Whipple’s mother, Micki Zalatimo, cried as she heard Edwards’ testimony about the stabbing. She thought Edwards had downplayed the force she had put behind the weapon.
“The knife that she used to stab him was huge,” Zalatimo said later, “and the mental picture shall always haunt and hurt me.”
Zalatimo, though, has shifted much of her attention to the state’s self-defense law.
The facts of Edwards’ case likely could support only a manslaughter charge, Kidd acknowledged. But she should be faulted, he wrote in a court filing, for “bringing about” and “antagonizing” what would have been “an otherwise garden-variety domestic squabble.”
The law states that people who act in self-defense cannot cause the difficulty that prompts their use of deadly force. Kidd stressed that legal point in front of the judge without calling any police officers or other witnesses to testify. No one could have rebutted Edwards’ account of what happened.
He instead used Edwards’ own story against her.
“Exiting a safe haven and confronting someone ... with a deadly weapon is bringing on that difficulty,” Kidd told the judge. “It’s agitating a situation, which is already volatile.”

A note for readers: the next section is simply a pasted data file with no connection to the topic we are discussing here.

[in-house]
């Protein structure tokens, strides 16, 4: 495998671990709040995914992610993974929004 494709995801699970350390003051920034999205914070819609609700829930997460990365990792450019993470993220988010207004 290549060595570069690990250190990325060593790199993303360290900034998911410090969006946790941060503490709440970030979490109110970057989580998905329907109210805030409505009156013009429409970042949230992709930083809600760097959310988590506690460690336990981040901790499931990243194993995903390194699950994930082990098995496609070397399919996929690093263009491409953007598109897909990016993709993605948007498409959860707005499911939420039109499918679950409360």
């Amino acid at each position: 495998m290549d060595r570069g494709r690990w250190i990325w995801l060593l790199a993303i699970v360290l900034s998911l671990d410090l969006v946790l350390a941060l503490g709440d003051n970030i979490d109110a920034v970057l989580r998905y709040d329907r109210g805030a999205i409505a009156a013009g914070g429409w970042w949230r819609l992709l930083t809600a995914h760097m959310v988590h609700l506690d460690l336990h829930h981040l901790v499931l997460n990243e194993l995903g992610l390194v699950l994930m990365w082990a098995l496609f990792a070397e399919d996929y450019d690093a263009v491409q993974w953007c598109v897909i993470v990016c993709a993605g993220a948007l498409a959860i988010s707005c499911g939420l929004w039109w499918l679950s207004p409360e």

But attorney Kevin Holmes of Charleston, who represents Edwards with Dana Fields, said his client never broke the law when she went outside with a knife and told Whipple to go away.
It was the first time Edwards was faced with calling the police on her boyfriend, but she instead decided to go outside to protect herself and her home, Holmes said, and spare him a trip to jail. She can’t be blamed now for saying in hindsight that she would have handled it differently, Holmes added.
“A’Kara Edwards is just the kind of person this law is intended to protect,” the attorney said. “Bottom line is, she had the right to stand her ground.”
Since the stabbing, Zalatimo knew the law would eventually protect the woman who killed her son, but she plans to seek out lawmakers and ask about their intent when they passed it.
“I try not to worry,” Zalatimo said of the outcome of Edwards’ case. “Whatever happens, happens.”
But she insisted that it was a car, not Edwards, that was in danger that summer day. In court last week, Edwards said that instead of repairing it, she had returned the Ford to the lot where she had bought it and walked away.
Reach Andrew Knapp at 937-5414 or twitter.com/offlede.